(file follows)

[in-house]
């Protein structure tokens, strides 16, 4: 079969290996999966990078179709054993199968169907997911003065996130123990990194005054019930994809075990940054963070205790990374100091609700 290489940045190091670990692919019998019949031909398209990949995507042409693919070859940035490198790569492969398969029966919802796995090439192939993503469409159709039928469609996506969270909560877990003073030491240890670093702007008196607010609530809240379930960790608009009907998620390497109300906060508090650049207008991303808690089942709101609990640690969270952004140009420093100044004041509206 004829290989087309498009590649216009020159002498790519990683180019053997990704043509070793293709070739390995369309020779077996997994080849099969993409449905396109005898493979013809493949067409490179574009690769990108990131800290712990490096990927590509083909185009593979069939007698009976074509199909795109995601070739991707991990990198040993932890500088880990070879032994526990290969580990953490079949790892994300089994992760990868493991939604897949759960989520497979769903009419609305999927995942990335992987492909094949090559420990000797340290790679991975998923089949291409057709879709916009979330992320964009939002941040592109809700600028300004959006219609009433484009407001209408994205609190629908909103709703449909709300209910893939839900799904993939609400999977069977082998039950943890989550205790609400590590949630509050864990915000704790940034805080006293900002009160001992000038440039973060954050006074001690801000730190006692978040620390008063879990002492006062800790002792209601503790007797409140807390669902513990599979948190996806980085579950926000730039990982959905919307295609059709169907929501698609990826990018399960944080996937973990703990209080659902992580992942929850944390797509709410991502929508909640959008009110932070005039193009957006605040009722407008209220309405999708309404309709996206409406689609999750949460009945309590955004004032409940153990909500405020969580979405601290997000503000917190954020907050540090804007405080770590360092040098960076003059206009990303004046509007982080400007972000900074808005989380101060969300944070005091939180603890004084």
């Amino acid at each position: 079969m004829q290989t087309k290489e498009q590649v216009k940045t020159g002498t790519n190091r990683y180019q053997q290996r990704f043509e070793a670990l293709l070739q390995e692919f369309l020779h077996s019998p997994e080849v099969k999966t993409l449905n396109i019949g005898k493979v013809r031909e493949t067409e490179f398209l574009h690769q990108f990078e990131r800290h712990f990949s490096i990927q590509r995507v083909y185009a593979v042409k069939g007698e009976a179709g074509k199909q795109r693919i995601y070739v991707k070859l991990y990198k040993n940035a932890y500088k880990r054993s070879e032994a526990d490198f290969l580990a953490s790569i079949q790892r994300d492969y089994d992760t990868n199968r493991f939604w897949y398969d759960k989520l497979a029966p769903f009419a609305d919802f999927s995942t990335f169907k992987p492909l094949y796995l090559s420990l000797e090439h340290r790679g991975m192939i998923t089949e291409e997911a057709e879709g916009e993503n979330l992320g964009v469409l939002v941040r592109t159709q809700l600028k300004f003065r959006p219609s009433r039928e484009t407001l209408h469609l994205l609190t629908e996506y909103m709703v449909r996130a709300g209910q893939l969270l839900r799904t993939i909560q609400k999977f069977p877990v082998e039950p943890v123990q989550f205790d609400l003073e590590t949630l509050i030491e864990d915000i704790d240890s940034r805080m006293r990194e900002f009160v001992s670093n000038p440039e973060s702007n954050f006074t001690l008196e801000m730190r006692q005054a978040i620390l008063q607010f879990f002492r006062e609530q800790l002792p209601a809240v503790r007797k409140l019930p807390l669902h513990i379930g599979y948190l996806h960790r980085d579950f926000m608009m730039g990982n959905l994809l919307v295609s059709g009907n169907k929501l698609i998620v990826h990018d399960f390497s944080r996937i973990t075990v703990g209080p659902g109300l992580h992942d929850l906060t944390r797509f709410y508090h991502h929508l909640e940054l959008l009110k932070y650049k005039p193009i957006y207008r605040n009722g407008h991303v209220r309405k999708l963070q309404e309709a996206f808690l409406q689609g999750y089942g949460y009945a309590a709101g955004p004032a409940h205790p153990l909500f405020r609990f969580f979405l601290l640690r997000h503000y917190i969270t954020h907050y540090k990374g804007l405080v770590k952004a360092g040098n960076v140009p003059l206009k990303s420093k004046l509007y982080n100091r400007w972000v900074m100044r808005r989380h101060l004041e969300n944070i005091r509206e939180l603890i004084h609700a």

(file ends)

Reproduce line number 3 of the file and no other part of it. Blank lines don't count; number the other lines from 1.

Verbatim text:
């Amino acid at each position: 079969m004829q290989t087309k290489e498009q590649v216009k940045t020159g002498t790519n190091r990683y180019q053997q290996r990704f043509e070793a670990l293709l070739q390995e692919f369309l020779h077996s019998p997994e080849v099969k999966t993409l449905n396109i019949g005898k493979v013809r031909e493949t067409e490179f398209l574009h690769q990108f990078e990131r800290h712990f990949s490096i990927q590509r995507v083909y185009a593979v042409k069939g007698e009976a179709g074509k199909q795109r693919i995601y070739v991707k070859l991990y990198k040993n940035a932890y500088k880990r054993s070879e032994a526990d490198f290969l580990a953490s790569i079949q790892r994300d492969y089994d992760t990868n199968r493991f939604w897949y398969d759960k989520l497979a029966p769903f009419a609305d919802f999927s995942t990335f169907k992987p492909l094949y796995l090559s420990l000797e090439h340290r790679g991975m192939i998923t089949e291409e997911a057709e879709g916009e993503n979330l992320g964009v469409l939002v941040r592109t159709q809700l600028k300004f003065r959006p219609s009433r039928e484009t407001l209408h469609l994205l609190t629908e996506y909103m709703v449909r996130a709300g209910q893939l969270l839900r799904t993939i909560q609400k999977f069977p877990v082998e039950p943890v123990q989550f205790d609400l003073e590590t949630l509050i030491e864990d915000i704790d240890s940034r805080m006293r990194e900002f009160v001992s670093n000038p440039e973060s702007n954050f006074t001690l008196e801000m730190r006692q005054a978040i620390l008063q607010f879990f002492r006062e609530q800790l002792p209601a809240v503790r007797k409140l019930p807390l669902h513990i379930g599979y948190l996806h960790r980085d579950f926000m608009m730039g990982n959905l994809l919307v295609s059709g009907n169907k929501l698609i998620v990826h990018d399960f390497s944080r996937i973990t075990v703990g209080p659902g109300l992580h992942d929850l906060t944390r797509f709410y508090h991502h929508l909640e940054l959008l009110k932070y650049k005039p193009i957006y207008r605040n009722g407008h991303v209220r309405k999708l963070q309404e309709a996206f808690l409406q689609g999750y089942g949460y009945a309590a709101g955004p004032a409940h205790p153990l909500f405020r609990f969580f979405l601290l640690r997000h503000y917190i969270t954020h907050y540090k990374g804007l405080v770590k952004a360092g040098n960076v140009p003059l206009k990303s420093k004046l509007y982080n100091r400007w972000v900074m100044r808005r989380h101060l004041e969300n944070i005091r509206e939180l603890i004084h609700a």